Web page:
Anyone looking for their next home might want to consider Central Scotland, with its leafy suburbs and The Helix – home of The Kelpies – as it’s been crowned the happiest place to live. The Highlands & Islands is the second happiest – perhaps partly because of its stark beauty and outdoors community – followed by the Lothians. Clouds may be gathering over West of Scotland though, as it fell to the bottom of the table this year. Getting older doesn’t necessarily mean becoming grumpier as the Index reveals that over 65s remain the happiest age group. They’ve consistently been table-toppers for the past three years. But at the other end of the age scale, 18 to 24 year olds’ happiness levels have grown by the highest number of points in the last year, and over the last three years. Those aged 35 to 44 are at the bottom of the table for the second consecutive year, and 24 points below the over 65s.
Two’s company when it comes to a happy home as for the third year in a row those households with two residents say they’re the happiest. Families of four have slumped four places to the bottom of the table, replacing those living alone, who move up just one position to fifth place. They say money can’t buy happiness but according to the latest Index, the more Scots earn, the happier they are. This year, Scots with a personal income of more than £60,000 are happiest, but last year, the magic number was between £40,000 and £59,999 – it’s moved to second place.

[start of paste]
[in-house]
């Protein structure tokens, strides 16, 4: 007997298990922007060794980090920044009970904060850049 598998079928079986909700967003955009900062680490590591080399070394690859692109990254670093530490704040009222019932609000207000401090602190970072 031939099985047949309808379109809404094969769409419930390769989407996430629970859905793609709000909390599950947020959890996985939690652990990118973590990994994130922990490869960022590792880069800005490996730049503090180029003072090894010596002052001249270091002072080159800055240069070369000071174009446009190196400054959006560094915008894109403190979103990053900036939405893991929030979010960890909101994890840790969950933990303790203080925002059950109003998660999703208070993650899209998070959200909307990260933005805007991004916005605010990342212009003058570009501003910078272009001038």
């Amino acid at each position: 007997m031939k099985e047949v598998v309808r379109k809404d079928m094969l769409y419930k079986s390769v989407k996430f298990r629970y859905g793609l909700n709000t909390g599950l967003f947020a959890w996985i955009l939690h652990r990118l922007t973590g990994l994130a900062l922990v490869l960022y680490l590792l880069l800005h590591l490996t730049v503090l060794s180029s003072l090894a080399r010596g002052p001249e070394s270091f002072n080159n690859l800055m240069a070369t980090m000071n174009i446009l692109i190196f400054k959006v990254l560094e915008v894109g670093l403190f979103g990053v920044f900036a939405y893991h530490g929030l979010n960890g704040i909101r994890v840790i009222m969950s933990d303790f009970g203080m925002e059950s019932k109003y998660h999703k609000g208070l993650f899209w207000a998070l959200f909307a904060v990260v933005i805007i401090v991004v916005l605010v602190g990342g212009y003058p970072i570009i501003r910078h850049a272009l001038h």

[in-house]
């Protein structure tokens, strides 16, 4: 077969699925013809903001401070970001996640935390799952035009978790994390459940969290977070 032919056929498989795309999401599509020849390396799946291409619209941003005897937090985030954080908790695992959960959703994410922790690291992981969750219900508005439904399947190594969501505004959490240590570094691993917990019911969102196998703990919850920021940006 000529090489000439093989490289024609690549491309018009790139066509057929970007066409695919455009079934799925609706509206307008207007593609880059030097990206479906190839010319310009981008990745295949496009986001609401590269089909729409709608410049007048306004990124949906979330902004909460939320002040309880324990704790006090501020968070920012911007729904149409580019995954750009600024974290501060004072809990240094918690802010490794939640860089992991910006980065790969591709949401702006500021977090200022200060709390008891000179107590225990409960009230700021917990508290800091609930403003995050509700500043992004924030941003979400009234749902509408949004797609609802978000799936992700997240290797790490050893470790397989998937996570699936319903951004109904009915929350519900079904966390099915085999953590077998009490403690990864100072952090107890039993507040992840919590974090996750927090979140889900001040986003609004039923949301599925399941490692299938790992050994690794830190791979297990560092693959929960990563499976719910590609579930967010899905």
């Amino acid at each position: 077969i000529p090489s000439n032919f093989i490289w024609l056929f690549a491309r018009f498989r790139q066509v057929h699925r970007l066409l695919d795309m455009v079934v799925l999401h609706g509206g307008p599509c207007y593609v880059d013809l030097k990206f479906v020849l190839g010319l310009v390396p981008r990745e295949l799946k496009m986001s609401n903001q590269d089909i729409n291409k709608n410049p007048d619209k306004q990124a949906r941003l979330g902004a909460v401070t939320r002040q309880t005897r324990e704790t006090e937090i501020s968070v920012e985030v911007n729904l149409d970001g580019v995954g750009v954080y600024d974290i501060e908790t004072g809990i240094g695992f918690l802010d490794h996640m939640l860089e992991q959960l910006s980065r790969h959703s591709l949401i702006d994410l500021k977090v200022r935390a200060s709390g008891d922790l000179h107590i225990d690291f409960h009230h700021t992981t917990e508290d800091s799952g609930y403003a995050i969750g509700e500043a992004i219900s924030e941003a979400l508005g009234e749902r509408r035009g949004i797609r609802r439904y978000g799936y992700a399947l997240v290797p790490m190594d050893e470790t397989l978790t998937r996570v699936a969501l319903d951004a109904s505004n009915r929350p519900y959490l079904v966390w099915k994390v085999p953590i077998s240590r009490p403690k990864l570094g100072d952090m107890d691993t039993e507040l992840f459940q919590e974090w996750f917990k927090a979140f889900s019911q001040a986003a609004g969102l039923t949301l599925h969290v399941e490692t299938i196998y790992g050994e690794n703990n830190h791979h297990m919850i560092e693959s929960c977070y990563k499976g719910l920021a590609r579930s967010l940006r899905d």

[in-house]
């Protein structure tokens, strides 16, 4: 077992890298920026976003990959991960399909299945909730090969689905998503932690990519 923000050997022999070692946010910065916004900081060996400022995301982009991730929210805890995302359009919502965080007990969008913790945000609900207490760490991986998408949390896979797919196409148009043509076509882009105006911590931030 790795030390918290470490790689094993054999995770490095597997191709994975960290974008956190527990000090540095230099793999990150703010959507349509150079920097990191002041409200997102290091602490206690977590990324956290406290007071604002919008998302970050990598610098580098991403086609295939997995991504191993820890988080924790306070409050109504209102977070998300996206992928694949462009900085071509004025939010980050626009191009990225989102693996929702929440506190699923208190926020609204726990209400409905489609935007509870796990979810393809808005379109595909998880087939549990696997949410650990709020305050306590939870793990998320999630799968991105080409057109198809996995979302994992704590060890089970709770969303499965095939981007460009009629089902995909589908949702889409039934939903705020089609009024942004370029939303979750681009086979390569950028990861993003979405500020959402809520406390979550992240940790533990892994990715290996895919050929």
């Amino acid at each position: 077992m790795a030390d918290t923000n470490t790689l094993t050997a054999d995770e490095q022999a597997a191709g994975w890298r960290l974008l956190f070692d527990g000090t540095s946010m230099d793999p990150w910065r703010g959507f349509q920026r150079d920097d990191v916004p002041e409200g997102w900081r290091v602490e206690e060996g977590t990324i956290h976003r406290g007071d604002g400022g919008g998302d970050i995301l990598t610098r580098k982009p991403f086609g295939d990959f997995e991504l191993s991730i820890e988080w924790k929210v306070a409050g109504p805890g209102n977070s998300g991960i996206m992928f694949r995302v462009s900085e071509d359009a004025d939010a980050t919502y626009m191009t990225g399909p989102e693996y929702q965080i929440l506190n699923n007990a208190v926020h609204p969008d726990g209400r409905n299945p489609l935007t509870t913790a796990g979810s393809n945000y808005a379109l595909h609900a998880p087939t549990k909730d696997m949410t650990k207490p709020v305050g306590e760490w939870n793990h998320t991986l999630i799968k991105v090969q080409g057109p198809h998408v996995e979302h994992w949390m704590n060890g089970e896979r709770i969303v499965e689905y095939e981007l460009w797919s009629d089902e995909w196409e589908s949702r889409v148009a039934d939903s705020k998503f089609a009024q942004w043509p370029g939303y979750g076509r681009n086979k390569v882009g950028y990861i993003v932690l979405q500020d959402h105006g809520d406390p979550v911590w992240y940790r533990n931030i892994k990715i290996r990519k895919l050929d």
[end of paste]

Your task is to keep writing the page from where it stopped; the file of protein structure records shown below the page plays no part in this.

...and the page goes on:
Lost in pension
The scale of the UK’s lost Pensions Mountain is exposed last week by research carried out on behalf of the ABI. In the largest study yet on the subject, the Pensions Policy Institute (PPI) surveyed firms representing about 50% of the private defined contribution pensions market. From this PPI found 800,000 lost pensions worth an estimated £9.7 billion. It estimates that, if scaled up to the whole market, there are collectively around 1.6 million pots worth £19.4 billion unclaimed – the equivalent of nearly £13,000 per pot. This figure is likely to be even higher as the research did not look into lost pensions held in the public sector, or with trust-based schemes typically run by employers.